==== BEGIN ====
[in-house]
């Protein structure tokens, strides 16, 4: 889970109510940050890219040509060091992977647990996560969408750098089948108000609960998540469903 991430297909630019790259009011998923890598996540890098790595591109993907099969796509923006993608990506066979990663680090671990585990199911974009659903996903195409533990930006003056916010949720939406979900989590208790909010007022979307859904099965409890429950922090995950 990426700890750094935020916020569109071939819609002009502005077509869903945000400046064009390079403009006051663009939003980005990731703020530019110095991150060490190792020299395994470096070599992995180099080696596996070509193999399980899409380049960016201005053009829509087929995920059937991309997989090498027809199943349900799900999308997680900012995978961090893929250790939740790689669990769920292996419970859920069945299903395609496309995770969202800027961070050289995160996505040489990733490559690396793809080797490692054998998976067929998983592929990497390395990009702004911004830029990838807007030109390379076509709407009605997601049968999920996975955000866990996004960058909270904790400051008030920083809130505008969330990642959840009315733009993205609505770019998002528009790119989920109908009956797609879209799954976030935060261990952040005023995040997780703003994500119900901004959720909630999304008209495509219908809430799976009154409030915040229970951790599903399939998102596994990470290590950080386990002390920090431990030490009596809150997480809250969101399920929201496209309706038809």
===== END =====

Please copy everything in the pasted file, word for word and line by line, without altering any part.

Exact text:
[in-house]
């Protein structure tokens, strides 16, 4: 889970109510940050890219040509060091992977647990996560969408750098089948108000609960998540469903 991430297909630019790259009011998923890598996540890098790595591109993907099969796509923006993608990506066979990663680090671990585990199911974009659903996903195409533990930006003056916010949720939406979900989590208790909010007022979307859904099965409890429950922090995950 990426700890750094935020916020569109071939819609002009502005077509869903945000400046064009390079403009006051663009939003980005990731703020530019110095991150060490190792020299395994470096070599992995180099080696596996070509193999399980899409380049960016201005053009829509087929995920059937991309997989090498027809199943349900799900999308997680900012995978961090893929250790939740790689669990769920292996419970859920069945299903395609496309995770969202800027961070050289995160996505040489990733490559690396793809080797490692054998998976067929998983592929990497390395990009702004911004830029990838807007030109390379076509709407009605997601049968999920996975955000866990996004960058909270904790400051008030920083809130505008969330990642959840009315733009993205609505770019998002528009790119989920109908009956797609879209799954976030935060261990952040005023995040997780703003994500119900901004959720909630999304008209495509219908809430799976009154409030915040229970951790599903399939998102596994990470290590950080386990002390920090431990030490009596809150997480809250969101399920929201496209309706038809």